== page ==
Article by Sarah Williams.
By sticking to the classic Top 5 format for our end-of-year round-up, I’ve really made a rod for my own back. It would be easier to write a Top 10 or a Top 40 with all the amazing releases this year.
As a result, there are some surprising absences from my Top 5. Propagandhi’s Victory Lap has received a lot of repeat play at Shout Louder HQ, but I’d still take any of these smaller bands over it. Bear Trade, Matilda’s Scoundrels and 88 Fingers Louie have all put out brilliant full-lengths. I’m a huge fan of The Smith Street Band, but for me More Scared of You Than You Are of Me just doesn’t have the sheer gut-wrenching emotive force of their earlier releases. I feel similarly about The Menzingers‘ After The Party.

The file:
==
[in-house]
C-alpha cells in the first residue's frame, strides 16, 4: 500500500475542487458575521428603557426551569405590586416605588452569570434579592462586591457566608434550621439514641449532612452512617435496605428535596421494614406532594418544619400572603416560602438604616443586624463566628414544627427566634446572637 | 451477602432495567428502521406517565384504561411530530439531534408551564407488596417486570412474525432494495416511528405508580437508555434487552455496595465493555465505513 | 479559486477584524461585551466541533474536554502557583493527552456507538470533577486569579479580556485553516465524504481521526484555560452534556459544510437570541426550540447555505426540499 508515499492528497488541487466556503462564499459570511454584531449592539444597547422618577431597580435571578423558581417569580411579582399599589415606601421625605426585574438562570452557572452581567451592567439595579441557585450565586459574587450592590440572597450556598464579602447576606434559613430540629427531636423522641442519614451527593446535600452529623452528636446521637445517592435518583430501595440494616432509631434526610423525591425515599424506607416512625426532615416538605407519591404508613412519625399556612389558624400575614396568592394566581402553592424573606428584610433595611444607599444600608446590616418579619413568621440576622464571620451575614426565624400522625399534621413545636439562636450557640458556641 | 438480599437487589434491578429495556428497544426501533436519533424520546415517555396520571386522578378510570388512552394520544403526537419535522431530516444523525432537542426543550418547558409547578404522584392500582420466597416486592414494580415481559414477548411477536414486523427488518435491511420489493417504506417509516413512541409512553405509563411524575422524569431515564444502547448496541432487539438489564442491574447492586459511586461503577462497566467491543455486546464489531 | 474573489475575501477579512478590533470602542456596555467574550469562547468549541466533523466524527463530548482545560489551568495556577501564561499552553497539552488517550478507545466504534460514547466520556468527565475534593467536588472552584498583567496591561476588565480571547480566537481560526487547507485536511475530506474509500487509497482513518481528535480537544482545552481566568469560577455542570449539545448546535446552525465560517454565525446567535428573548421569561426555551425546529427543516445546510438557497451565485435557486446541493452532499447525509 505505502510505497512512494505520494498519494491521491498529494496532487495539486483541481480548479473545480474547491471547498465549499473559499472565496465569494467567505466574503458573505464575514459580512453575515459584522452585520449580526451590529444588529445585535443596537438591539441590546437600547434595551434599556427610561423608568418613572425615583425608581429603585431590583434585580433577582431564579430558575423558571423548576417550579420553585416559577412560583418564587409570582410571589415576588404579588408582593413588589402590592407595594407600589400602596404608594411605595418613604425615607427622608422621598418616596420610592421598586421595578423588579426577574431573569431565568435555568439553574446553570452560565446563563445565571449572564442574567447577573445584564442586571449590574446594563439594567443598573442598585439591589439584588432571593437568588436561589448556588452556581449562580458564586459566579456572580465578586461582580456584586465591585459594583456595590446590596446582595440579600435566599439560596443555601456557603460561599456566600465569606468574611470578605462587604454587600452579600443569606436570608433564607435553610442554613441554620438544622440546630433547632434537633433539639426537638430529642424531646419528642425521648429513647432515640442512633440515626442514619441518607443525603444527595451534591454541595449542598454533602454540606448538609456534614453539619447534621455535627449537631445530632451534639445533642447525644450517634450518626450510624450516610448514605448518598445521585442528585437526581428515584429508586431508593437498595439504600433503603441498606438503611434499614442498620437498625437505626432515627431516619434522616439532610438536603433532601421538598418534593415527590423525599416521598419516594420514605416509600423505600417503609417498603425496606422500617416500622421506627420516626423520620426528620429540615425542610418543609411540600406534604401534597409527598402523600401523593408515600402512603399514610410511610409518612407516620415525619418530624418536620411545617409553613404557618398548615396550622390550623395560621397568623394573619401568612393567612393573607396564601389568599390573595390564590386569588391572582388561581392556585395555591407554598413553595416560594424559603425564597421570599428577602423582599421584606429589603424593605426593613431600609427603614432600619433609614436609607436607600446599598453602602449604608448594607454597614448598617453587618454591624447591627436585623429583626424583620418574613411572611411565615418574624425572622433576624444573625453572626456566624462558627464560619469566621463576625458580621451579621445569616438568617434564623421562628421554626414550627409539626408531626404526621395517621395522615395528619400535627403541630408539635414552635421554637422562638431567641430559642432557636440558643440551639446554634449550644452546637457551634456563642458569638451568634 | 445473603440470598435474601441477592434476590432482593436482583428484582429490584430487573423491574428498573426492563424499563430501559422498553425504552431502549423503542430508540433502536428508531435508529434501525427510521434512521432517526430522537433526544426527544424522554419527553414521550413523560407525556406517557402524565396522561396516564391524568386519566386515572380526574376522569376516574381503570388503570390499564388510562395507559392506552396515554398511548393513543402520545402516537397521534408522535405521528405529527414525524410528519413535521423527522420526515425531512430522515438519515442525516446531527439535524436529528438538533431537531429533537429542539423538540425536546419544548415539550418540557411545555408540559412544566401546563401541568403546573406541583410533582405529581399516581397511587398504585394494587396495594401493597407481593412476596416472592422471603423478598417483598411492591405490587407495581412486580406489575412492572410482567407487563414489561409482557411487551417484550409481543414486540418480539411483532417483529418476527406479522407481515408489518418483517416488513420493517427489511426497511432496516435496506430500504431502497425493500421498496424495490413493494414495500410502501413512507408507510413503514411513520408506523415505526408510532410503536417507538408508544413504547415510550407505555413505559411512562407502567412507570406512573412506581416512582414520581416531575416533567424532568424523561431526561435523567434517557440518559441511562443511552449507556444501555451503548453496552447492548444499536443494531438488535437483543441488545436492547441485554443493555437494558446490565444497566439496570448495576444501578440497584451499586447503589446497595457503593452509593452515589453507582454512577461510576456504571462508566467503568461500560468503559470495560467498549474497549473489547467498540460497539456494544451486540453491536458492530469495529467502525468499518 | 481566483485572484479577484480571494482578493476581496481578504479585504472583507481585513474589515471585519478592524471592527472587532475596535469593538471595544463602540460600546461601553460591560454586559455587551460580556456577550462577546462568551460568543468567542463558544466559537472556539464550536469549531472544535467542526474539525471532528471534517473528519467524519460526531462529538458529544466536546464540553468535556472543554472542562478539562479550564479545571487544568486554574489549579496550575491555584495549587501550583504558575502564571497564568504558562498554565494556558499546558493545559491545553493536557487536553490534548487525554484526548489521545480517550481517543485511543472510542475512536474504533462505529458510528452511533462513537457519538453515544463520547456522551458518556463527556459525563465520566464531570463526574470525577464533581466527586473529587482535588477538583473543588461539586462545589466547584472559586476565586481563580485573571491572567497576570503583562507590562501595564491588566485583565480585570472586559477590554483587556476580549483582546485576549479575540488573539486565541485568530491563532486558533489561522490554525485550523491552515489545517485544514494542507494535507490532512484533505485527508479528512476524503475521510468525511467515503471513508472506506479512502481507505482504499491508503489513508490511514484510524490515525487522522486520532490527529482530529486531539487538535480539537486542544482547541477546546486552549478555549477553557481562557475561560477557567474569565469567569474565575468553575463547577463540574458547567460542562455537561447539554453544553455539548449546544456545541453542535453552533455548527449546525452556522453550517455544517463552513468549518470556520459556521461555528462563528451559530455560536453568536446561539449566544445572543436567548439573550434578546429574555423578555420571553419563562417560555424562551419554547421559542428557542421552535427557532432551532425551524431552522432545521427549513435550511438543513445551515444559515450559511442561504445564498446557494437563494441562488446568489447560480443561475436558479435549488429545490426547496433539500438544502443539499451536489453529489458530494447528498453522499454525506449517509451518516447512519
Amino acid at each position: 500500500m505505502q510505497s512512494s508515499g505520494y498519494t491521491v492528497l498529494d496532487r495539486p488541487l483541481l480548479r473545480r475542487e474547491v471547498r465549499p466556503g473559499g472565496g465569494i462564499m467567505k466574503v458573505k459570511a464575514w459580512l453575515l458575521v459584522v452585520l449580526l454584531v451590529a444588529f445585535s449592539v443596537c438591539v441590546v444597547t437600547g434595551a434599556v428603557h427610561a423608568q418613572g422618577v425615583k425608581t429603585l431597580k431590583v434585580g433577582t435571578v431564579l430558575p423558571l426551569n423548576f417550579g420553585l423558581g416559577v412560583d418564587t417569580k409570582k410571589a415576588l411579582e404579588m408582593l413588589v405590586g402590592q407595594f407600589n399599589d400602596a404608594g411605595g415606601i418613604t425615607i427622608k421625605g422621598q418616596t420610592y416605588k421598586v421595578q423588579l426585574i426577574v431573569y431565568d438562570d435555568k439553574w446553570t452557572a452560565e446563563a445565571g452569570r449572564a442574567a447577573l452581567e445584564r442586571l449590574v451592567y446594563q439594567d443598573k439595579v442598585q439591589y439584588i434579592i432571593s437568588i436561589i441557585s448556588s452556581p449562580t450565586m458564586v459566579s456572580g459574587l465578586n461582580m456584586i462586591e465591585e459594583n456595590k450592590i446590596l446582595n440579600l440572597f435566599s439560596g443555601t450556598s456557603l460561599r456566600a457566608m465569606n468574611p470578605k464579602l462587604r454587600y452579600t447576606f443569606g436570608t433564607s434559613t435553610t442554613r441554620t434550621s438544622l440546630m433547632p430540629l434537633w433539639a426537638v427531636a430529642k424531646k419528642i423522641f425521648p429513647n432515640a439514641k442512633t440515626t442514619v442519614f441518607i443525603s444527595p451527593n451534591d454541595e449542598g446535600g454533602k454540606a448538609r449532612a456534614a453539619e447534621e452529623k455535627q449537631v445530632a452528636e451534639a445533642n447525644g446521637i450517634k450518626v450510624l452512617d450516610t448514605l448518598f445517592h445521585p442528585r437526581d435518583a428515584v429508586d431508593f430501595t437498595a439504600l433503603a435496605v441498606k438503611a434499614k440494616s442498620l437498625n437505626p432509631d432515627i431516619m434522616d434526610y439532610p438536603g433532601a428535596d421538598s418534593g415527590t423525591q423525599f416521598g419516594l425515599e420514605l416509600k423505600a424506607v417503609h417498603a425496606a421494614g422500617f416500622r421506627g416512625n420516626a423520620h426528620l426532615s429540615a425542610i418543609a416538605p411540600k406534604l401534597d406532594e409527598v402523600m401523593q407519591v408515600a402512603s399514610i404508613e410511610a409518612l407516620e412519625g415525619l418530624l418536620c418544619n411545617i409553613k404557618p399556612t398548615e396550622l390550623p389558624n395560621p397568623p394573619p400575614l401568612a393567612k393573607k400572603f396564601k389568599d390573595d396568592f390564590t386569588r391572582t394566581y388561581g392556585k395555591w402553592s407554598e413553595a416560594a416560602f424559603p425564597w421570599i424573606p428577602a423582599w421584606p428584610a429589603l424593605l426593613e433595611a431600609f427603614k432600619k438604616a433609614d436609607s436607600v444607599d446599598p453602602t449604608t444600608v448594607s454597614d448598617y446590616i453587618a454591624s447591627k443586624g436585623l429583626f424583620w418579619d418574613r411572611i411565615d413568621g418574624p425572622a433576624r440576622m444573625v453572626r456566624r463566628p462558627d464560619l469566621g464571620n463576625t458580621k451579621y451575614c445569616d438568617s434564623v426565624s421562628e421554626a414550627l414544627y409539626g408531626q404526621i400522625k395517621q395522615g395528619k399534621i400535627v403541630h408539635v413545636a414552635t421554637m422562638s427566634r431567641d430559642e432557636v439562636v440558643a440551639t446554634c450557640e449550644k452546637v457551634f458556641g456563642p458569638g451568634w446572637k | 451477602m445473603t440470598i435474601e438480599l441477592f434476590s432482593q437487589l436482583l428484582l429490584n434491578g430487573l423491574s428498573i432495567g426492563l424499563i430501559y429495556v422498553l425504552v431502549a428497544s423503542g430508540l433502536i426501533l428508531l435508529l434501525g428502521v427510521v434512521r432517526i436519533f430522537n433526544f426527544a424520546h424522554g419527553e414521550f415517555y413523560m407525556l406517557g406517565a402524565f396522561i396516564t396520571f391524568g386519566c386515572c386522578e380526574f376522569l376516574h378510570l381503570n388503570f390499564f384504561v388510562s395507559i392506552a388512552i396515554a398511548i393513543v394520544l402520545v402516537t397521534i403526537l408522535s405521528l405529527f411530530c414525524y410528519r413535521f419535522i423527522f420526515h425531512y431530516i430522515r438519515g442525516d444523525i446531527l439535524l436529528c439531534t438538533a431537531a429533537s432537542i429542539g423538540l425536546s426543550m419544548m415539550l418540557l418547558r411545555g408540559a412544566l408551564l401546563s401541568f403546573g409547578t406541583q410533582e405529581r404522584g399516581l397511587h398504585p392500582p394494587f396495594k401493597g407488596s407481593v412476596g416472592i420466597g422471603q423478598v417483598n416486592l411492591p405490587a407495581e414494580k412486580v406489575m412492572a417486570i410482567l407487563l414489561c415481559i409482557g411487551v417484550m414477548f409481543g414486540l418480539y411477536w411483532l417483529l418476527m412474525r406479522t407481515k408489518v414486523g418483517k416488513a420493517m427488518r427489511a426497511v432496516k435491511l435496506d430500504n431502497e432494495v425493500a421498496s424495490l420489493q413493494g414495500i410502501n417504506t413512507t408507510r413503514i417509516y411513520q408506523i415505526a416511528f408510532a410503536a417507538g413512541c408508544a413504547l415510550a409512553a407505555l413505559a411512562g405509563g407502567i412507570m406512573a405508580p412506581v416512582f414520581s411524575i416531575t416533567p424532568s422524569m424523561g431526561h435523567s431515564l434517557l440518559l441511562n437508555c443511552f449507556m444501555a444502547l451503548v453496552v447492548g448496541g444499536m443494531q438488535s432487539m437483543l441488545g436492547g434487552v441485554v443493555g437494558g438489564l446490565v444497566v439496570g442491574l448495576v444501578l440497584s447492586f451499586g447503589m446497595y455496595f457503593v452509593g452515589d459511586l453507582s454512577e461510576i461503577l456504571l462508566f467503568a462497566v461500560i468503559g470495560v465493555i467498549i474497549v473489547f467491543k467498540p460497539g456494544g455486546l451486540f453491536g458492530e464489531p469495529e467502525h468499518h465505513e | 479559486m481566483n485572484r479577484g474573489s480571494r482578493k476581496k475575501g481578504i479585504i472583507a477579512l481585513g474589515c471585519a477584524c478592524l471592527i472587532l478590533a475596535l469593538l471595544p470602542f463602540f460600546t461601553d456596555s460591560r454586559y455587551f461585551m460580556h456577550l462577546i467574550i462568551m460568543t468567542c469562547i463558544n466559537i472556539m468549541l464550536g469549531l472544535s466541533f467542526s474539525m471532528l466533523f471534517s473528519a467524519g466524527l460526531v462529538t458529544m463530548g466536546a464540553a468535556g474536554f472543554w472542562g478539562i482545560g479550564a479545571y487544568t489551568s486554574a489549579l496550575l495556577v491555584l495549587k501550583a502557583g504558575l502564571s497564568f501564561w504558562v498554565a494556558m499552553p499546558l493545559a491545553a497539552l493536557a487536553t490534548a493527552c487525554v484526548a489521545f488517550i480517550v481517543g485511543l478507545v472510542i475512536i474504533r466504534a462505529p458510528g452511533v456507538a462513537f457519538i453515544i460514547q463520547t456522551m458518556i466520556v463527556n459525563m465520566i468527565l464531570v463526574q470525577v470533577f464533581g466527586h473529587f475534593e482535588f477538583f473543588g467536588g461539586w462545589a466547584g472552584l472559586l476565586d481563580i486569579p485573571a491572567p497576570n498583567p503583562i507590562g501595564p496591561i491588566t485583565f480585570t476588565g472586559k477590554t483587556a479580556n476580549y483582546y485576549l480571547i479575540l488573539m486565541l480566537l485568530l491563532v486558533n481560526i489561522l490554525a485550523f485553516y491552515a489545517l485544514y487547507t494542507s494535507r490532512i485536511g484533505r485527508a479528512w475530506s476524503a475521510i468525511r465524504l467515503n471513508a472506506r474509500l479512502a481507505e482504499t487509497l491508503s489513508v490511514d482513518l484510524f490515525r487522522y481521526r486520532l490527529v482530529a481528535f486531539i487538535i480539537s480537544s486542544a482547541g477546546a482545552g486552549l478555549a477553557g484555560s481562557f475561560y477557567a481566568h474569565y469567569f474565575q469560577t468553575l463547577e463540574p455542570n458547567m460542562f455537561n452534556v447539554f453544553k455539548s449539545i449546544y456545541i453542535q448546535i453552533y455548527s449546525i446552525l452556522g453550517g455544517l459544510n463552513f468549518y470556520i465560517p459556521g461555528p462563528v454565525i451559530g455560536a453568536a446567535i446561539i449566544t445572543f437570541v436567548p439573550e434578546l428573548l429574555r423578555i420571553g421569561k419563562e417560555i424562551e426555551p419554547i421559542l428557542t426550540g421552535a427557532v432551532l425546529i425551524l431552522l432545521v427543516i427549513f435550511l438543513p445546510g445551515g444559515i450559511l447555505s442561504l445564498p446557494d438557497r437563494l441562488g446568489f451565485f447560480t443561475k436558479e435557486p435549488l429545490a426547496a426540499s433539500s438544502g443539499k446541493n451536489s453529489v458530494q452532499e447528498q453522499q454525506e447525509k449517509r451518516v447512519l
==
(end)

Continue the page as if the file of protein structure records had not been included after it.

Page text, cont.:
Shamefully, I’ve not given enough time to Iron Chic’s You Can’t Stay Here or Hard Girls’ Floating Now to include them, although I know I’m going to become obsessed with both. I only recently heard Hateful Monday’s Unfrightened but that would definitely be on the Top 5 if I had got to it sooner! There are also plenty of less punk releases that I have enjoyed. If you’re into Canadian hardcore then You’re Not You Anymore by Counterparts will be a highlight. One of my other favourites has been Thundercat’s Drunk – it’s fabulously eclectic stoner/soul/nu-jazz stuff.
I have one final thing to mention before I get on with it: the new Only Strangers album. The release has been pushed back to 2018, but had it been released in December as planned there is no doubt that it would be in my Top 5. I’ve been rinsing a pre-release copy on repeat for weeks. If you like gruff melodic punk like The Burnt Tapes, Hot Water Music or Iron Chic, keep an eye out for the release in the next few weeks.
Finally, here are my Top 5 Albums of 2017:
#5: Aerial Salad – Roach